I have a window AC in my 2nd floor apartment that is running constantly
during the summer, and, as a result, drips a lot of water onto the
patio below. I would like to run a flexible pipe down to a sewer
drain, but I'm not sure how to connect to the the AC steel drain pan.
At the front/corner/bottom edge of the unit, there is a 1/2"-3/4" hole
on the side of the pan (not the bottom), so I'm not sure if that's the
only place it will drip from. I'm having help to install the AC this
weekend, so I'd like to have a good setup in place (since I won't be
able to take it down alone to make adjustments later). Any advice or
experience? Also what type of hose/piping would I need to get? Thanks.
Also wanted to add:
After reading through some more topics here, I found this info:
So I think that hole is supposed to be plugged on my 5-year-old AC.
However, my landlord believes that if its not dripping out, then it's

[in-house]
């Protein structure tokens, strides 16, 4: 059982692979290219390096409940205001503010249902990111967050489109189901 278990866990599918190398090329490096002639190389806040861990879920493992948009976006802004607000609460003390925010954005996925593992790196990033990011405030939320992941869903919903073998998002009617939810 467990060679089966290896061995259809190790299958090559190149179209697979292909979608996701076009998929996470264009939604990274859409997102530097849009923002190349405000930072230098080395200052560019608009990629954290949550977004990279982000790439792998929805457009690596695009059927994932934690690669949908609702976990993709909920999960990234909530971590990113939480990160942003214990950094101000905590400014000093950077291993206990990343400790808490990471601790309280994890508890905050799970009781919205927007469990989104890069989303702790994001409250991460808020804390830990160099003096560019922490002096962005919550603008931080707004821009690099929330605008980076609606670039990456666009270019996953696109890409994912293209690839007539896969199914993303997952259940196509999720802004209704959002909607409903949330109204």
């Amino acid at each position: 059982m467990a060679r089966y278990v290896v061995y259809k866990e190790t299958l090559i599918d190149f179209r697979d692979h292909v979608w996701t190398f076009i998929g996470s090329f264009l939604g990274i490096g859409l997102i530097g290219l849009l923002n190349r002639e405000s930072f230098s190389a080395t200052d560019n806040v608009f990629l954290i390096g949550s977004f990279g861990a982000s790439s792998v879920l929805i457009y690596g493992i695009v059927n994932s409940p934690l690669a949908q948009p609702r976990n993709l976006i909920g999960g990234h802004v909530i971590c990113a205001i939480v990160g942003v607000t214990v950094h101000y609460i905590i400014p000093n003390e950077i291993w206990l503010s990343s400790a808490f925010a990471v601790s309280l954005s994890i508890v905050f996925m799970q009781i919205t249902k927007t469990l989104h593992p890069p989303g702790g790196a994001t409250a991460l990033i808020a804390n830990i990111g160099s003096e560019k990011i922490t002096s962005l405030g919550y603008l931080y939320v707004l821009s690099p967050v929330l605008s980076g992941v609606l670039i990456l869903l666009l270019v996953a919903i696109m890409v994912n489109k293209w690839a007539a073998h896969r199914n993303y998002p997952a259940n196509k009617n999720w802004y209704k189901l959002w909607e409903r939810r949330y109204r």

draining into the walls.
So I may have to live with lower efficiency and a leak.
Thanks in advance for any other ideas!
How much water if any a window a/c drips depends on how humid it is
where you live. If it is very humid, more condensation will be produced,
and less will be evaporated by being splashed onto the condenser coil.
In drier areas, the opposite will be true, and the unit may not drip
any. What I would do in your situation is find, make, or have made, a
pan about 1" deep that will fit under the unit and has some sort of
fitting that you can attatch a hose or pipe to, and run it to whatever
location you want. You may be able to fasten the front edge to the wall,
and hang the rear from the unit sloping down a little with wire on each
side so you do not have to drill or screw into the unit and risk hitting
a ref line. This will give you the best of both worlds-- you will still
have the cooling of the condenser coils from the water, and divert any
excess. Good luck Larry
On 30 May 2006 23:45:42 -0700, email@example.com wrote:
If it was me, I would keep it simple so I can clean it out. I would
just run a tube, purchased from like home depot, that fit a funnel I
picked up at the store, and make a catch drain. Take a little
silicone(don't go crazy, you want to be able to remove it later) and
attacth the funnel under the drippin spot(the drain). Support the
tube all the way to the ground, and let it empty to the soil.
Now this is all just a guess, since I can't actually your setup, but
the principle is the same, keep it simple seriously.
tom @ www.medjobsite.com
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